Net migration to the UK has fallen significantly to 183,000 from 242,000 the previous year, new figures released by the Office for National Statistics (ONS) show.
Inward migration to the UK stood at 536,000 people in the year ending March 2012, which is lower than the 578,000 who immigrated the previous year and the lowest immigration figure since 2004.
Some 353,000 people emigrated from the UK in the year ending March 2012, which is higher than the 336,000 who emigrated the previous year.
The fall in net migration has been caused by fewer immigrants and higher numbers of emigrants who have British or non-EU citizenship.
Estimated numbers of non-EU immigrants to the UK fell to 296,000 from 317,000 the previous year. Some 73,000 immigrants were British, compared with 92,000 the previous year.
This reduction in immigration was largely due to fewer people arriving to study, although study continues to be the most common reason stated for immigration to the UK.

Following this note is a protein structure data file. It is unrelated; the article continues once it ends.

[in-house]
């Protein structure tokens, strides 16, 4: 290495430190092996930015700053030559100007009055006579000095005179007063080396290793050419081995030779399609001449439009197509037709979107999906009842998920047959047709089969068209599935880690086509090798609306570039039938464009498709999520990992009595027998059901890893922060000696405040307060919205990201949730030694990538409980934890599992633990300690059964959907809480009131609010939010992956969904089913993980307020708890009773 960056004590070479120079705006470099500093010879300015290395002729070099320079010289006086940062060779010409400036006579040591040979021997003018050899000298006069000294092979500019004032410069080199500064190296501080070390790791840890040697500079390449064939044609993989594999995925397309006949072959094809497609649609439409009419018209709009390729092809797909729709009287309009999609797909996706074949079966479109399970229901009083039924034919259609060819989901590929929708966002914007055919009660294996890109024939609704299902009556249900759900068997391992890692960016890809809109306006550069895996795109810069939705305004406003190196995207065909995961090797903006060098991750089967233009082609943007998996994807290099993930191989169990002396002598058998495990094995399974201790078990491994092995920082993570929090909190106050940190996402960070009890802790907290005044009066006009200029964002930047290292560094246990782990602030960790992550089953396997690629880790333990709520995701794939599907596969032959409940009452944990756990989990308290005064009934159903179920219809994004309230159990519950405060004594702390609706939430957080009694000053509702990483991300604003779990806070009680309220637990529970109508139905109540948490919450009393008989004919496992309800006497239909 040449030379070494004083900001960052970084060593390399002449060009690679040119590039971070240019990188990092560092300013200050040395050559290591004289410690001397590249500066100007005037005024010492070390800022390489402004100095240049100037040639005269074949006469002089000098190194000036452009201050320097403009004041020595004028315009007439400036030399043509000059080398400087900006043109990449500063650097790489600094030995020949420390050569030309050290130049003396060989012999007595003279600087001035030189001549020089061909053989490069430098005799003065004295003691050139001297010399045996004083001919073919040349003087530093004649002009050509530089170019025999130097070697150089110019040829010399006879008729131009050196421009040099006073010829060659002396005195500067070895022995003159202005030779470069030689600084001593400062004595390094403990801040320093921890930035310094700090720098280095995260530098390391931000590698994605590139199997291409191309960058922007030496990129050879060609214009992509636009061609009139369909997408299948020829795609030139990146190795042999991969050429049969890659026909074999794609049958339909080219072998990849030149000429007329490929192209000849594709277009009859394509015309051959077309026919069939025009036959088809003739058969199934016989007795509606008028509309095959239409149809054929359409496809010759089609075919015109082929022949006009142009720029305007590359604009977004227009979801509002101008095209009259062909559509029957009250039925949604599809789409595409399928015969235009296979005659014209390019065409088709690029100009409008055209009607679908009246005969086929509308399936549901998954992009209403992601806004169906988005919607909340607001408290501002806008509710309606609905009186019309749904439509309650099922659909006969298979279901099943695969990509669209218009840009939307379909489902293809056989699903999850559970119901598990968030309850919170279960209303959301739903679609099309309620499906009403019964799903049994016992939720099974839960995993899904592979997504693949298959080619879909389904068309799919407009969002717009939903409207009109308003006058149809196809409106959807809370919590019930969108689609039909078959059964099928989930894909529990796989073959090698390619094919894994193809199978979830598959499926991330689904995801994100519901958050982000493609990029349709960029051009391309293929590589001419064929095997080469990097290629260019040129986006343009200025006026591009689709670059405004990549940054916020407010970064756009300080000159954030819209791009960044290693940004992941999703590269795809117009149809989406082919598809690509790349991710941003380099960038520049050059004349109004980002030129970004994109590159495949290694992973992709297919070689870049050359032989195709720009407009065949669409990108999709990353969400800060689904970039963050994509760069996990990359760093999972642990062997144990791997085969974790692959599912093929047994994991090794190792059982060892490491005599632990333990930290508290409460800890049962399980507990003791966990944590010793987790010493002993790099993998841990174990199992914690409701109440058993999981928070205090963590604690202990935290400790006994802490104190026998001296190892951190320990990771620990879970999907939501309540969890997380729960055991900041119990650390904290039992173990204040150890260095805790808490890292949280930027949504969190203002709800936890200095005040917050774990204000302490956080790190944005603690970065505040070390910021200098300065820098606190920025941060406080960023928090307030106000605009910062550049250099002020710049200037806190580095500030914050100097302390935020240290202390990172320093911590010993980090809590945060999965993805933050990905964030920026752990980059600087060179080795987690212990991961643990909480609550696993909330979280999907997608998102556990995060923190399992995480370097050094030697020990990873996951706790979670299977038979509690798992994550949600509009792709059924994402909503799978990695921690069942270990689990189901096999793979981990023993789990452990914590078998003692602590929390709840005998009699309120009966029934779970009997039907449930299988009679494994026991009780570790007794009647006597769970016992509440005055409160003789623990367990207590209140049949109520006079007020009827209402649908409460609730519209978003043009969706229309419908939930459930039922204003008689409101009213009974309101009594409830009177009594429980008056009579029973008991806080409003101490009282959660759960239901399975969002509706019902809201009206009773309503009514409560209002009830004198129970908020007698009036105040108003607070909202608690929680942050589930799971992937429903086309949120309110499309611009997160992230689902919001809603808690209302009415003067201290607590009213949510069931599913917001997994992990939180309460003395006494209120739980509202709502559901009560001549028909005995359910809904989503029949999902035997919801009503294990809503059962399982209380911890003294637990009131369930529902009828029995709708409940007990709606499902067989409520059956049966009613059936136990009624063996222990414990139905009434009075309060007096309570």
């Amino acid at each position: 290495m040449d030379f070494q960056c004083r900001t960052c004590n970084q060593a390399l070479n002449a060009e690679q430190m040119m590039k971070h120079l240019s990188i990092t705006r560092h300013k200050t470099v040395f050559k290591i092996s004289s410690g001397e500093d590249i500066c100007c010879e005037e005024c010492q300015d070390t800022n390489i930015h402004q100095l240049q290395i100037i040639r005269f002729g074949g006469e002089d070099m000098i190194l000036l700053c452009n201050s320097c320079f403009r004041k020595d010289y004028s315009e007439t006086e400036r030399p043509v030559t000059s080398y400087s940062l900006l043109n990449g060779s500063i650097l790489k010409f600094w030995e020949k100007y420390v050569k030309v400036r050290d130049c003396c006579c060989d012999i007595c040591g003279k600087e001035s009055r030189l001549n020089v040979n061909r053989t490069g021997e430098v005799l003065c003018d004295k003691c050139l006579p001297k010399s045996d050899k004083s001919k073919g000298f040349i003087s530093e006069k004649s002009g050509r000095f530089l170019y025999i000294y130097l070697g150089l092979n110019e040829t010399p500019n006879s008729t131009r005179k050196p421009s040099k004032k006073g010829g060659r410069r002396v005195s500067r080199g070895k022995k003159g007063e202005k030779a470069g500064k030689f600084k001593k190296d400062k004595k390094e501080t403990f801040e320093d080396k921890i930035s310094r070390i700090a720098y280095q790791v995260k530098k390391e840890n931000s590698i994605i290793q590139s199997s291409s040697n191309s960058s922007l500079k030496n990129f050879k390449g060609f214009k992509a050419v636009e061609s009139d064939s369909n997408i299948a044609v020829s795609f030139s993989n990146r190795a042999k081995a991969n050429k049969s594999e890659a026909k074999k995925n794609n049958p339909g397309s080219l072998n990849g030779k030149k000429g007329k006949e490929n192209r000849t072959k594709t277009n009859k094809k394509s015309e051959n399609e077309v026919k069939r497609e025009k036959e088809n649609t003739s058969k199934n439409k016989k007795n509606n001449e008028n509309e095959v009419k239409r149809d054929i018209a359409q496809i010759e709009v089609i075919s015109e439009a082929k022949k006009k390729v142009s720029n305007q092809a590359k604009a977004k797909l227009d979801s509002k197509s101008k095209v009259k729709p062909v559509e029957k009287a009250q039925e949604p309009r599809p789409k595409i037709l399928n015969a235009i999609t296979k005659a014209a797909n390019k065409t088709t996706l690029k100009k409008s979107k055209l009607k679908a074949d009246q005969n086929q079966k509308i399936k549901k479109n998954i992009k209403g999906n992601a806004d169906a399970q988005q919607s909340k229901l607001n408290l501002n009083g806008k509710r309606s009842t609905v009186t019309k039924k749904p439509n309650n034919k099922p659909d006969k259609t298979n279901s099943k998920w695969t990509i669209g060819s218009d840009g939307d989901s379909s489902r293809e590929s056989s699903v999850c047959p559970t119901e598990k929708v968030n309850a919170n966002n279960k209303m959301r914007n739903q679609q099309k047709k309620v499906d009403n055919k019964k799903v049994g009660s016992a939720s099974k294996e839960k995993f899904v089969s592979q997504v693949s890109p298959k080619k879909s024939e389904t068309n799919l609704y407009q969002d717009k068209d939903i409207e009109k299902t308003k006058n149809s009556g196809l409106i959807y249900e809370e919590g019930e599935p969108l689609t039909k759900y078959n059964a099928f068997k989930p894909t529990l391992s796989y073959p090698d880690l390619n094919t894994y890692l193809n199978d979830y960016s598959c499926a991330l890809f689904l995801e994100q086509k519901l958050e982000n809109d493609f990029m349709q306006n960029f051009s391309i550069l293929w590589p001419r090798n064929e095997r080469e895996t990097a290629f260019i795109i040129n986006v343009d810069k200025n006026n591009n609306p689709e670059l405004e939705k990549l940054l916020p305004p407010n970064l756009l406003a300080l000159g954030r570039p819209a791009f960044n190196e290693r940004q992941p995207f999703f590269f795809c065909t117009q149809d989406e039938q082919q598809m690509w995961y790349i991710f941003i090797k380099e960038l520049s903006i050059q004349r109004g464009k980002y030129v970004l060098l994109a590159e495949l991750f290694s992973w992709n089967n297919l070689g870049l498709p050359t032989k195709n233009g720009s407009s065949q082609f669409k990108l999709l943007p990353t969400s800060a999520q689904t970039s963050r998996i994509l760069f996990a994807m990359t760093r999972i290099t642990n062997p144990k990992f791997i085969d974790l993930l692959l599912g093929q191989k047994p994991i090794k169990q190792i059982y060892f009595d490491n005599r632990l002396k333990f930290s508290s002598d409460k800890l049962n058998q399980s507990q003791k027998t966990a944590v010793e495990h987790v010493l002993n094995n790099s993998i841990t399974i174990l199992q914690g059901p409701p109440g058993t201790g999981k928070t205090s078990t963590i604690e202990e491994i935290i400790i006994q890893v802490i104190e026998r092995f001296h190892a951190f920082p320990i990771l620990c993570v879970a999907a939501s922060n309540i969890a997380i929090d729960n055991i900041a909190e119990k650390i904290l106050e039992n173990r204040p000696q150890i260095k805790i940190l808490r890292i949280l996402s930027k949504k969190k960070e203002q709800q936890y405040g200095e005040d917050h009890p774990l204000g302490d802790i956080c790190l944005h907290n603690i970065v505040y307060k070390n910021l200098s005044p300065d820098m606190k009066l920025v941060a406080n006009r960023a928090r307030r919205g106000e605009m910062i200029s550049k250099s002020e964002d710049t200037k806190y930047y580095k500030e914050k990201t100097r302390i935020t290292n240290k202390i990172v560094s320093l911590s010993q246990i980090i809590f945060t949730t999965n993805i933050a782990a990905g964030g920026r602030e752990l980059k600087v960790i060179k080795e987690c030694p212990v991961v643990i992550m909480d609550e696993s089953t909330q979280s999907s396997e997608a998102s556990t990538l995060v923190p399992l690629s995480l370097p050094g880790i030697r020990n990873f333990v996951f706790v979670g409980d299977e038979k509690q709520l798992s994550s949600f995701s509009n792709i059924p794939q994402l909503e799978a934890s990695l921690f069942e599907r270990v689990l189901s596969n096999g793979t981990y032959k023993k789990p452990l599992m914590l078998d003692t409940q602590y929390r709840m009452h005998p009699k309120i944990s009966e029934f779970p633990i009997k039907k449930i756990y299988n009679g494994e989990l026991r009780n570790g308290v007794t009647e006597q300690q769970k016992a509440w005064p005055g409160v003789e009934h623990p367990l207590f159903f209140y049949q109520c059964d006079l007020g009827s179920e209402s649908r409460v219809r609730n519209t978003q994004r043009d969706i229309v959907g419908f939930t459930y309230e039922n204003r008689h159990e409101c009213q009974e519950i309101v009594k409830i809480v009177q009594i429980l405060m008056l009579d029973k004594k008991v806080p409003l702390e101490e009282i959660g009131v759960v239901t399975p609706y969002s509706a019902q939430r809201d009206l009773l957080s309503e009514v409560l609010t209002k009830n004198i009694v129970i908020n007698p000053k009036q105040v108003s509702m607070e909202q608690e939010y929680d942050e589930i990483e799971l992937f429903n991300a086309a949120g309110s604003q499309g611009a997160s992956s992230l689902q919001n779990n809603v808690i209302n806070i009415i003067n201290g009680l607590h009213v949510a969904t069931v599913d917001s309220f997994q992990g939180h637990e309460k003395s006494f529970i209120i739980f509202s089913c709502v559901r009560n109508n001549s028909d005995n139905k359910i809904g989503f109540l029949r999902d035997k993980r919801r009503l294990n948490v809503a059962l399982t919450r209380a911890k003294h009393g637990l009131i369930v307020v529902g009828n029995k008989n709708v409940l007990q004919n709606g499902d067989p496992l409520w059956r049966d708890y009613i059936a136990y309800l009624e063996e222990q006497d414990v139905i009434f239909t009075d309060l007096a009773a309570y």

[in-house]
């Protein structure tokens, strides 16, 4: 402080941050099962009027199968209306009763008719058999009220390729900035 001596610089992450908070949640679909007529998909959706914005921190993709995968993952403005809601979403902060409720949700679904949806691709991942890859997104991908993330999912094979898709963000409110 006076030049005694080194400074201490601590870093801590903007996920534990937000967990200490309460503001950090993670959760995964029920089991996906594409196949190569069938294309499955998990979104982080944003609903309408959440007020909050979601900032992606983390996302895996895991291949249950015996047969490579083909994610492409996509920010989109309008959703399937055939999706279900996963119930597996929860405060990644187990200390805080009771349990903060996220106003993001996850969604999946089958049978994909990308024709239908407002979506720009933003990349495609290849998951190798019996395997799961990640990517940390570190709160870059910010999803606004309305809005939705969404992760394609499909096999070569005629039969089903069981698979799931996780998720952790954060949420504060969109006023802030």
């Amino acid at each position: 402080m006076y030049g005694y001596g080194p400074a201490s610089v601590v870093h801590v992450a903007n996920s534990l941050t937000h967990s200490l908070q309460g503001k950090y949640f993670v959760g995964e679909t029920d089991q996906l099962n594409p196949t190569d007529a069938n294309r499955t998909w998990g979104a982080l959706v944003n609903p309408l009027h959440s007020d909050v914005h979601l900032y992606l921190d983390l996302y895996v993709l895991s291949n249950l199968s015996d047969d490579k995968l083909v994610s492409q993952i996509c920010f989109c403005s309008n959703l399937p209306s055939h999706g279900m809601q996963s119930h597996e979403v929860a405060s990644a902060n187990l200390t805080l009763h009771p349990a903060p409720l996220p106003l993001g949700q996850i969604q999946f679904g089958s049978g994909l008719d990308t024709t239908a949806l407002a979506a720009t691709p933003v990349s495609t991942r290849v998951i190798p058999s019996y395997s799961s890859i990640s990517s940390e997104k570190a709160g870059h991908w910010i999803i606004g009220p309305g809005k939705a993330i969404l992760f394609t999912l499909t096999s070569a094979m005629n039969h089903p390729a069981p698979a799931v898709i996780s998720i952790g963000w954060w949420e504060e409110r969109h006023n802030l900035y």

Despite this reduction, final figures for 2011 show that there have been significant increases in immigrants from China and Pakistan who arrive to the UK to study.
China became the second most common country of last residence for all immigrants to the UK (India remains as the most common country of last residence).
The increase in emigration is largely due to higher numbers leaving the UK for a definite job. The report shows that 127,000 people emigrated for a definite job in the year ending March 2012, which is significantly higher than 108,000 people who emigrated for a definite job the previous year. Approximately half of those emigrating for a definite job are British.